On July 6, 2018, we happily, enthusiastically, curiously gathered for what would turn out to be a wonderfully collegial, warm, stimulating conversation among scholarly and artistic friends. We sat in a circle on that warm afternoon in Birmingham, sharing our work, past, present, and forthcoming, on New York School poetry. We were honoured to have poets within that circle, including Alice Notley and Edmund Berrigan, who generously partook in the discussions we were often having about their own work. Scholars old and new to the field engaged with scholarship old and new–and the field–to suggest that New York School studies is not so much an “emerging” subset of Avant-garde American poetry studies, but rather, an already silently established, thriving, intersectional, interdisciplinary, and often integral one.
We had conventional short-papers, lists of things we wished we could say, affectionally heated conversations about what has and had not been said, the rather stimulating query as to what we mean when we say “New York School,” collaborative poems as response, an entire and deeply moving evening of poetry readings to follow.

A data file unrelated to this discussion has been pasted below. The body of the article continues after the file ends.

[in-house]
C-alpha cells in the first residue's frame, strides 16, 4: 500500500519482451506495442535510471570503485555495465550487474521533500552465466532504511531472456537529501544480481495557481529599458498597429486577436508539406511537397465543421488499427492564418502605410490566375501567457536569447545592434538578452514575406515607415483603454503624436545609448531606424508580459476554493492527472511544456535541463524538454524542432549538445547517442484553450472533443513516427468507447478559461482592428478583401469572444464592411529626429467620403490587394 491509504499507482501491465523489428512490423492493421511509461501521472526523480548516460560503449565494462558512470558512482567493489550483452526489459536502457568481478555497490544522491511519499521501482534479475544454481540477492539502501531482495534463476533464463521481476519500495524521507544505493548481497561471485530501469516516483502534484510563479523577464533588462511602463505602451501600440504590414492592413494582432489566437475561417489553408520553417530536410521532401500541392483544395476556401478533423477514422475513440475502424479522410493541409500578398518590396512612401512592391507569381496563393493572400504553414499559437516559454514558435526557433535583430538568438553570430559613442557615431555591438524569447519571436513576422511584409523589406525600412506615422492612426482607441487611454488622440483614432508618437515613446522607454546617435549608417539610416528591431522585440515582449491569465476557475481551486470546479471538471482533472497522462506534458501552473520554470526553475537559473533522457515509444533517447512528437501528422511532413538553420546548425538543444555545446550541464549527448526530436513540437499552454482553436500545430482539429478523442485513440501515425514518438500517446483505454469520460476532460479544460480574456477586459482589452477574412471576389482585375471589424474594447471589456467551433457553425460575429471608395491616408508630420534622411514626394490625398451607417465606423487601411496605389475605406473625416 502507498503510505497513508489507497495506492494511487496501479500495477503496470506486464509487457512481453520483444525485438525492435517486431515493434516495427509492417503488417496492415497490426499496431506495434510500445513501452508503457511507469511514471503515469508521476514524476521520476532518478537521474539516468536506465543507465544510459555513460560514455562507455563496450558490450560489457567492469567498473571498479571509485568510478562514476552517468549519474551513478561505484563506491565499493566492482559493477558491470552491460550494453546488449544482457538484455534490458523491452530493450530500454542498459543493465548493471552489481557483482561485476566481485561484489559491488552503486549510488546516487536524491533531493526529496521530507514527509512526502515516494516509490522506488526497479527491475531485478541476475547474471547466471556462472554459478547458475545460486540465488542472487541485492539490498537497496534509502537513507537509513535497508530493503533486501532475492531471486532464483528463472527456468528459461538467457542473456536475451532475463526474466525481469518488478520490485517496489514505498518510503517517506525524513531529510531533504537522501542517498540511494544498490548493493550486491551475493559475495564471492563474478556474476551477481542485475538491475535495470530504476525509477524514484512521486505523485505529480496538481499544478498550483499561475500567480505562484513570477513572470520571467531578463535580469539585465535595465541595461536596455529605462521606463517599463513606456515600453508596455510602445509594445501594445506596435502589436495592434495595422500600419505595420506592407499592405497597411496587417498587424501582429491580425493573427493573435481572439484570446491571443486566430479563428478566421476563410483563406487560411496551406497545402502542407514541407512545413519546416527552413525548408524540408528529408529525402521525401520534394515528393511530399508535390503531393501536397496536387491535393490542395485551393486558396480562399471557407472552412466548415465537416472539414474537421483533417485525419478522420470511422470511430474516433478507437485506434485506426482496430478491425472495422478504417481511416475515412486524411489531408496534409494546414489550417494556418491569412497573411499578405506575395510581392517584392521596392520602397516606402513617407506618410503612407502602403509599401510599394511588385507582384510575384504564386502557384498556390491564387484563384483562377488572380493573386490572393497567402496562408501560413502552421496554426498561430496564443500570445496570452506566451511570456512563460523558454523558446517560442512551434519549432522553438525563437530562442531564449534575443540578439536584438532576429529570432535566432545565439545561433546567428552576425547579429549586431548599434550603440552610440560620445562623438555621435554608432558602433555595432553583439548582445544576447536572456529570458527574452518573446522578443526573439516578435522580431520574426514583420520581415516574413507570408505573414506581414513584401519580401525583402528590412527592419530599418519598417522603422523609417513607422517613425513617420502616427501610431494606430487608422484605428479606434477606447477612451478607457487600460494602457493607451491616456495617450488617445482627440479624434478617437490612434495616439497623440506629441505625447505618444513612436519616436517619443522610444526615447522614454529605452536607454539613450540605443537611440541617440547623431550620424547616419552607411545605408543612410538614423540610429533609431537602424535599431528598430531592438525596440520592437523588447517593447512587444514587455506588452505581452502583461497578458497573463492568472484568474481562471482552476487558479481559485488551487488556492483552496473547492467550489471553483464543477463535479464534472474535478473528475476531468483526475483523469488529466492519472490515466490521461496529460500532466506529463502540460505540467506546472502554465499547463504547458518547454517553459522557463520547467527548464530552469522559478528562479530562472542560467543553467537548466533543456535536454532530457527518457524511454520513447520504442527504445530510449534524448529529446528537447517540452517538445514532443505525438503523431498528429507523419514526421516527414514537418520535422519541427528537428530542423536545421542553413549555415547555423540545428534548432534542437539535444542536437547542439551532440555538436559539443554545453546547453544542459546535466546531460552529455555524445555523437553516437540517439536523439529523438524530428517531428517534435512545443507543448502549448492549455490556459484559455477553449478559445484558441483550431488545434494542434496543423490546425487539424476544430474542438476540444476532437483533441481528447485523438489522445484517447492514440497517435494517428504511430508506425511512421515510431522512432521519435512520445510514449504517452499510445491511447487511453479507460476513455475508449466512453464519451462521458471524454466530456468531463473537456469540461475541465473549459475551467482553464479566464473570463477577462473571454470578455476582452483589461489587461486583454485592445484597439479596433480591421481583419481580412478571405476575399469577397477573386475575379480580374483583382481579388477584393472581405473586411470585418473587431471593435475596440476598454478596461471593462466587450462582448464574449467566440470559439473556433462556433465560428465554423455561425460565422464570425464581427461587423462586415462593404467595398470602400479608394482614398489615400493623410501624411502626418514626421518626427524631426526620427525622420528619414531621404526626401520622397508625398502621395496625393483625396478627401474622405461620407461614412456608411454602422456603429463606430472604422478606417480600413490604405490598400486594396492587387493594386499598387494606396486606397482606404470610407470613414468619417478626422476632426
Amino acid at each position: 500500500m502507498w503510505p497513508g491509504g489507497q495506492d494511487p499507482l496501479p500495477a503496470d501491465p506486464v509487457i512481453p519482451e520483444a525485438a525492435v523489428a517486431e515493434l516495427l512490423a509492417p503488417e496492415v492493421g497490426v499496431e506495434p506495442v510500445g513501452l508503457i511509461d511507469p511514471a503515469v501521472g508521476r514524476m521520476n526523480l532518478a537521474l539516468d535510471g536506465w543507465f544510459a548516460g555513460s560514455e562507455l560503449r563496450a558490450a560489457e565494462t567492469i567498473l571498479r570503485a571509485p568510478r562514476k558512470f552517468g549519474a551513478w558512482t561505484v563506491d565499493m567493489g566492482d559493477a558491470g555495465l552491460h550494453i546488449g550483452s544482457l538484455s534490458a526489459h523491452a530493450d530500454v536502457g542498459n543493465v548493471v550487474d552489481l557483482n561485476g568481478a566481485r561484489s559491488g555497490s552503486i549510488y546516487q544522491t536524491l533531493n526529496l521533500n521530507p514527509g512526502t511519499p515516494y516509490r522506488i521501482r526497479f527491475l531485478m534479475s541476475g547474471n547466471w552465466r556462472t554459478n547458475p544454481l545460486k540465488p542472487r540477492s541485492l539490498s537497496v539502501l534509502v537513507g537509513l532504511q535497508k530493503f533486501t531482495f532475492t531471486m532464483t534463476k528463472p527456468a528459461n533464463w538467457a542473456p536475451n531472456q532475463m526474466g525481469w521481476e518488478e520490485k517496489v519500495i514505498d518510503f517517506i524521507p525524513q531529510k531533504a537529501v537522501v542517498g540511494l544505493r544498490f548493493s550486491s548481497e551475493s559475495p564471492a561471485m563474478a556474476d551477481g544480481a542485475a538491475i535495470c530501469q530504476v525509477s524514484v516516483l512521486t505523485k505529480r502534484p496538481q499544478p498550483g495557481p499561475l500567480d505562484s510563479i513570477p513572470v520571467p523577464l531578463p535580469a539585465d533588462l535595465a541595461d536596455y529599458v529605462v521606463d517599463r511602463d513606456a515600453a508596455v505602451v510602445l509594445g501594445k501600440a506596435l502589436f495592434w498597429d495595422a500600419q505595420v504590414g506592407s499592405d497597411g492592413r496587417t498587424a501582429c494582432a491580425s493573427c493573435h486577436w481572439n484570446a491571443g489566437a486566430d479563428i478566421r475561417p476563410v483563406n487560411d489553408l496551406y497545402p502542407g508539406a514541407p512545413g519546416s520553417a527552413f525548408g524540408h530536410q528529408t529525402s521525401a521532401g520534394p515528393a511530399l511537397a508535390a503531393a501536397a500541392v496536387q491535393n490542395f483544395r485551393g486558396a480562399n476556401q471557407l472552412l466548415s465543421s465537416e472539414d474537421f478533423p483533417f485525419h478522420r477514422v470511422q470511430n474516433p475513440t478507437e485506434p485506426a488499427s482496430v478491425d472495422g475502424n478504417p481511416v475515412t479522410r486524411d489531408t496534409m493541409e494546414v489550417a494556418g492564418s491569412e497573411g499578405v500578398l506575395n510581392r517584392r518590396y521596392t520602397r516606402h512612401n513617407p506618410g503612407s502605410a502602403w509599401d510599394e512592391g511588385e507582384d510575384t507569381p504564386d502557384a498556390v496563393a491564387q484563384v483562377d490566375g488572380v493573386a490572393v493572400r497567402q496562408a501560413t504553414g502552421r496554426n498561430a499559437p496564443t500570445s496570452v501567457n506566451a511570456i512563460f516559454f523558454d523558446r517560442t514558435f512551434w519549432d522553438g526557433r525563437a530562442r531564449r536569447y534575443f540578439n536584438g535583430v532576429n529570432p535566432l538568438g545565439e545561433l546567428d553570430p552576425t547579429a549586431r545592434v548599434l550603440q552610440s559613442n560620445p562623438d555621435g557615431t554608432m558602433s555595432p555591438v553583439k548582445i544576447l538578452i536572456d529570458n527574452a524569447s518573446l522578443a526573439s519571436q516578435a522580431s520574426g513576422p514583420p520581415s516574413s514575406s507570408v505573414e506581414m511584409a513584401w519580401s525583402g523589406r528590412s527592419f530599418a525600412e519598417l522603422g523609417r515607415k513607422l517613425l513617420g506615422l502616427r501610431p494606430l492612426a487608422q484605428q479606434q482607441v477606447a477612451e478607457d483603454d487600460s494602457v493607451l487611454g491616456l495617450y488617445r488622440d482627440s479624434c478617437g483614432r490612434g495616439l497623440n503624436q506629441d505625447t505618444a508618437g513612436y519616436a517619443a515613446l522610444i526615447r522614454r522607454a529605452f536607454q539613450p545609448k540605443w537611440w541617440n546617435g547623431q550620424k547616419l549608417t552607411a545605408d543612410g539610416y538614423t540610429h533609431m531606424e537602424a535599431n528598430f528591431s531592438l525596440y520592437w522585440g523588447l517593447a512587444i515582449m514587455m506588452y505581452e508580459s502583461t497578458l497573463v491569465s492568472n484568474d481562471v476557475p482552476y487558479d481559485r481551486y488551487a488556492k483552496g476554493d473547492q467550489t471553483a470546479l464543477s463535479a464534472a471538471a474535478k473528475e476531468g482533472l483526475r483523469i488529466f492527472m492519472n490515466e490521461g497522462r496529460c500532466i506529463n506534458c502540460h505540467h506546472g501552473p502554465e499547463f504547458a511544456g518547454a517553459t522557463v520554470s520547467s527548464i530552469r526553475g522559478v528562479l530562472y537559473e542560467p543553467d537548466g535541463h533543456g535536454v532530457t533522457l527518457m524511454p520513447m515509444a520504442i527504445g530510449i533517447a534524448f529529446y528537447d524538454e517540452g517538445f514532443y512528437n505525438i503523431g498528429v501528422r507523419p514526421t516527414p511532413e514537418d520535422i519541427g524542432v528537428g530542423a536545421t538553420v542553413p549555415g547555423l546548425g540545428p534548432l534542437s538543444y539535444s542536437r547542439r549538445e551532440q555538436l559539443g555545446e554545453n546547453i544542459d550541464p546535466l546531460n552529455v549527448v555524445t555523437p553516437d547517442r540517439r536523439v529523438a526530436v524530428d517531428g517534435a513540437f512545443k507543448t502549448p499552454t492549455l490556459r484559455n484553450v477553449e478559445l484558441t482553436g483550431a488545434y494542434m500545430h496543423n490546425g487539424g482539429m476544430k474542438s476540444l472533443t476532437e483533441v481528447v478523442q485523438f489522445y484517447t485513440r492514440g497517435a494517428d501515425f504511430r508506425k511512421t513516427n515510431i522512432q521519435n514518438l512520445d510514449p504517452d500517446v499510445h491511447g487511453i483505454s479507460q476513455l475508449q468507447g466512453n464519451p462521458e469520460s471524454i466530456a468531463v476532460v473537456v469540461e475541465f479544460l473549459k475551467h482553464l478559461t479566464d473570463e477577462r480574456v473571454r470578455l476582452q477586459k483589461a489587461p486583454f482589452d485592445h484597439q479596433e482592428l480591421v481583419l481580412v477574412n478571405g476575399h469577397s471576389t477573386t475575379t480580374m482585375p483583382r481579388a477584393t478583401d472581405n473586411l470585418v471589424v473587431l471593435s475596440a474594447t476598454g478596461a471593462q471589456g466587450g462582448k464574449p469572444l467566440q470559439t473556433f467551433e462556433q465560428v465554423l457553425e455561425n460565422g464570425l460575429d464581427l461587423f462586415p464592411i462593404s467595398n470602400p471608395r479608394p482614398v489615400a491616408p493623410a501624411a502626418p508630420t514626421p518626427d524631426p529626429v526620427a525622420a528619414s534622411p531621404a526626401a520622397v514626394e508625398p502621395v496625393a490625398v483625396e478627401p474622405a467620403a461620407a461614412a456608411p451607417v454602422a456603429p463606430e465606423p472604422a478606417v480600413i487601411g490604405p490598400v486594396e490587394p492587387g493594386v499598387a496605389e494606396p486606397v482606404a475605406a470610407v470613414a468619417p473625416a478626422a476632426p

To borrow the words of the godfather Frank O’Hara:
and now there is a Glazunov symphony on the radio and I think of our
friends who are not here, of John and the nuptial quality
of his verses (he is always marrying the whole world) and
Janice and Kenneth, smiling and laughing, respectively (they
are probably laughing at the Leaning Tower right now)
but we are all here and have their proxy
We respectfully felt their proxy, and hope to continue the conversations that the symposium generated for years to come. For now, this note of (belated) thanks to the participants.
Below, the original CFP.
The symposium aims to enable and encourage the following (and more):
- showcasing of new work
- previewing of work-in-progress
- revisiting and building on key work on the New York School
- workshopping of research ideas/problems
- sharing of resources
- making new contacts within our field.
Talks: Speakers are asked to limit their talks to 5-10 minutes. Talks can be on anything relating to the symposium’s theme/aims (and can be as polished or informal as you like). The reason we ask for short talks, rather than conference papers, is because this symposium aims to cultivate conversation. Shorter talks will allow as much of the day as possible to be devoted to discussion, and will allow for a wide range of scholarly responses.
Food: a vegetarian lunch and refreshments (tea, coffee, biscuits throughout the day) will be provided. We will also provide a pre-poetry snack in the evening.
Accessibility: The venue is accessible to wheelchair users. Detailed accessibility information can be found here.
Fee: there is no fee for the symposium.
Babies: if you need to bring a little one with you, please do!